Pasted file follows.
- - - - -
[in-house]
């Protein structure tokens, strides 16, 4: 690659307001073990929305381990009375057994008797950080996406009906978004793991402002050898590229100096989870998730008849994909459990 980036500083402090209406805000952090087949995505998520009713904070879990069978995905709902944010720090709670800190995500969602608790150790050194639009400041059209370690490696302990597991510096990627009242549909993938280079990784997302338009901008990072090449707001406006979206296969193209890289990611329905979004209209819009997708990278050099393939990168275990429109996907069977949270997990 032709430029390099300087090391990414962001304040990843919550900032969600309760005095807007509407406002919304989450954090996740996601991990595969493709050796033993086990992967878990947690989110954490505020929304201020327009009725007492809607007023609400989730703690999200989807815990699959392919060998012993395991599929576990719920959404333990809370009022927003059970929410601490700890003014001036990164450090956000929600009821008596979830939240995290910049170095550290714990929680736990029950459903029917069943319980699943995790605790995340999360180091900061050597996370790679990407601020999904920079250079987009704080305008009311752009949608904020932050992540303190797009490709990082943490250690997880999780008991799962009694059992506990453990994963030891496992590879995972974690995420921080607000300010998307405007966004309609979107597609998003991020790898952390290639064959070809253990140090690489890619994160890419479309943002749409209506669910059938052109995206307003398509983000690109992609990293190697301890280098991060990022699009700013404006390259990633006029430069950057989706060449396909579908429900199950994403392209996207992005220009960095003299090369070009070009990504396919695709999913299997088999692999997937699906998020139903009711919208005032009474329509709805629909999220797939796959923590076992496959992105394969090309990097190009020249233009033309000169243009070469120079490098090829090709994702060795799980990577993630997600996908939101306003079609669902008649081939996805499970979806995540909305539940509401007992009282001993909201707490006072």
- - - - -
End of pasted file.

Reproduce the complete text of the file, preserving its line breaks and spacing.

[in-house]
């Protein structure tokens, strides 16, 4: 690659307001073990929305381990009375057994008797950080996406009906978004793991402002050898590229100096989870998730008849994909459990 980036500083402090209406805000952090087949995505998520009713904070879990069978995905709902944010720090709670800190995500969602608790150790050194639009400041059209370690490696302990597991510096990627009242549909993938280079990784997302338009901008990072090449707001406006979206296969193209890289990611329905979004209209819009997708990278050099393939990168275990429109996907069977949270997990 032709430029390099300087090391990414962001304040990843919550900032969600309760005095807007509407406002919304989450954090996740996601991990595969493709050796033993086990992967878990947690989110954490505020929304201020327009009725007492809607007023609400989730703690999200989807815990699959392919060998012993395991599929576990719920959404333990809370009022927003059970929410601490700890003014001036990164450090956000929600009821008596979830939240995290910049170095550290714990929680736990029950459903029917069943319980699943995790605790995340999360180091900061050597996370790679990407601020999904920079250079987009704080305008009311752009949608904020932050992540303190797009490709990082943490250690997880999780008991799962009694059992506990453990994963030891496992590879995972974690995420921080607000300010998307405007966004309609979107597609998003991020790898952390290639064959070809253990140090690489890619994160890419479309943002749409209506669910059938052109995206307003398509983000690109992609990293190697301890280098991060990022699009700013404006390259990633006029430069950057989706060449396909579908429900199950994403392209996207992005220009960095003299090369070009070009990504396919695709999913299997088999692999997937699906998020139903009711919208005032009474329509709805629909999220797939796959923590076992496959992105394969090309990097190009020249233009033309000169243009070469120079490098090829090709994702060795799980990577993630997600996908939101306003079609669902008649081939996805499970979806995540909305539940509401007992009282001993909201707490006072």